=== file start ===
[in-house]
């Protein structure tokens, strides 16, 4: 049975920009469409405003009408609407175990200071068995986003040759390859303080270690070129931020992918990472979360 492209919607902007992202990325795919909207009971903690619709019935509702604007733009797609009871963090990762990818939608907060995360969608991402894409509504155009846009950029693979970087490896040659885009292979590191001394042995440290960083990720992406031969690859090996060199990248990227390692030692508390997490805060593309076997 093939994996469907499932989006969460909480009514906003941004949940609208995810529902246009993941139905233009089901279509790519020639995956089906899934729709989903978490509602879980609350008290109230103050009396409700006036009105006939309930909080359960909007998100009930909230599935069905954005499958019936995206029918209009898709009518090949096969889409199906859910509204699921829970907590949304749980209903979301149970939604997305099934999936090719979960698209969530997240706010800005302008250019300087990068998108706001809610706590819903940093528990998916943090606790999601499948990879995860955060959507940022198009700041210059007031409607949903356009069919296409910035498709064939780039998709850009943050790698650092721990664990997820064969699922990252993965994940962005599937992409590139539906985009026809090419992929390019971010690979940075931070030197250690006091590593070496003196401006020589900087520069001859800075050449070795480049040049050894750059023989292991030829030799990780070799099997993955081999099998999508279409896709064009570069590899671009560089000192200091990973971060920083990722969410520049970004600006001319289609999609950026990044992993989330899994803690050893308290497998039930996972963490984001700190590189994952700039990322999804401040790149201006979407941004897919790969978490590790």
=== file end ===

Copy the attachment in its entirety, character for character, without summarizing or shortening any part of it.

[in-house]
């Protein structure tokens, strides 16, 4: 049975920009469409405003009408609407175990200071068995986003040759390859303080270690070129931020992918990472979360 492209919607902007992202990325795919909207009971903690619709019935509702604007733009797609009871963090990762990818939608907060995360969608991402894409509504155009846009950029693979970087490896040659885009292979590191001394042995440290960083990720992406031969690859090996060199990248990227390692030692508390997490805060593309076997 093939994996469907499932989006969460909480009514906003941004949940609208995810529902246009993941139905233009089901279509790519020639995956089906899934729709989903978490509602879980609350008290109230103050009396409700006036009105006939309930909080359960909007998100009930909230599935069905954005499958019936995206029918209009898709009518090949096969889409199906859910509204699921829970907590949304749980209903979301149970939604997305099934999936090719979960698209969530997240706010800005302008250019300087990068998108706001809610706590819903940093528990998916943090606790999601499948990879995860955060959507940022198009700041210059007031409607949903356009069919296409910035498709064939780039998709850009943050790698650092721990664990997820064969699922990252993965994940962005599937992409590139539906985009026809090419992929390019971010690979940075931070030197250690006091590593070496003196401006020589900087520069001859800075050449070795480049040049050894750059023989292991030829030799990780070799099997993955081999099998999508279409896709064009570069590899671009560089000192200091990973971060920083990722969410520049970004600006001319289609999609950026990044992993989330899994803690050893308290497998039930996972963490984001700190590189994952700039990322999804401040790149201006979407941004897919790969978490590790």